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Syncope and palpitations 

Syncope and palpitations
Chapter:
Syncope and palpitations
Author(s):

K. Rajappan

, A.C. Rankin

, A.D. McGavigan

, and S.M. Cobbe

DOI:
10.1093/med/9780199204854.003.160202_update_001

Update:

Classification and investigation of orthostatic hypotension

Updated on 27 Nov 2014. The previous version of this content can be found here.
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date: 16 December 2017

Syncope is a transient episode of loss of consciousness (T-LOC) due to cerebral hypoperfusion. Its causes can be subdivided on the basis of pathophysiology, including (1) neurally mediated—or reflex—syncope; (2) orthostatic hypotension; (3) cardiac causes; and (4) cerebrovascular or psychogenic causes.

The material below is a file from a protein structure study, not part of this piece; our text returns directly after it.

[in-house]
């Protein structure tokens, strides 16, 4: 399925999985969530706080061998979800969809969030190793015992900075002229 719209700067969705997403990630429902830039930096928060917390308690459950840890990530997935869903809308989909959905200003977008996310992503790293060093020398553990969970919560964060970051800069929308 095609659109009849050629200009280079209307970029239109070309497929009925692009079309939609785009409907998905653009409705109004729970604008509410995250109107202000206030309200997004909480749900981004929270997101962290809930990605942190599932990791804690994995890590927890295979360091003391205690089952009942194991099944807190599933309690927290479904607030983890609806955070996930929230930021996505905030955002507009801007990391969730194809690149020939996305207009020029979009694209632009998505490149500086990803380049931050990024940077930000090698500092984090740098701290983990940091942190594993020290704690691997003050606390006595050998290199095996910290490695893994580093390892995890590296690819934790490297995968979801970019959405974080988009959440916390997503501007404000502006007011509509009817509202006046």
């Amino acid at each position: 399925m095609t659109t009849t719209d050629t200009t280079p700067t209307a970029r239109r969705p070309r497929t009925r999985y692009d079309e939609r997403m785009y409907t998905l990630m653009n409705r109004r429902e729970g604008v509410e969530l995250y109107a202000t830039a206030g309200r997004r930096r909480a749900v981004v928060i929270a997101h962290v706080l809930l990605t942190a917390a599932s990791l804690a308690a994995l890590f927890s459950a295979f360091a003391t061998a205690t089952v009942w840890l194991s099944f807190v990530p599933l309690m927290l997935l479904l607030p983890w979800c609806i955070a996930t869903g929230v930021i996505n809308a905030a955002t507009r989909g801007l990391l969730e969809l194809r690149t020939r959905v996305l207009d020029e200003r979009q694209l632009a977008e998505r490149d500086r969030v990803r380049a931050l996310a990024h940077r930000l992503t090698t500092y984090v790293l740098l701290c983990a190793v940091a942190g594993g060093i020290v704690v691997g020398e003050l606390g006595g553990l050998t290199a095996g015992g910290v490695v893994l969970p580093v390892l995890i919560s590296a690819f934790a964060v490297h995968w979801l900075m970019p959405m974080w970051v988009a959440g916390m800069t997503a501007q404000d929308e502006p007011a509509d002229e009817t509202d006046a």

Neurocardiogenic syncope, or simple faint, is the commonest cause and is benign, but it is always important to exclude or establish the diagnosis of cardiac syncope, because this has an adverse prognosis that may be improved with appropriate treatment. Cardiac arrhythmia should be considered in all patients who have syncope associated with any of the following: (1) exertion, chest pain, or palpitations; (2) a past medical history of heart disease; (3) abnormal cardiovascular findings on examination; (4) an abnormal ECG; and (5) a family history of sudden cardiac death in people younger than 40 years old or with an inherited cardiac condition....

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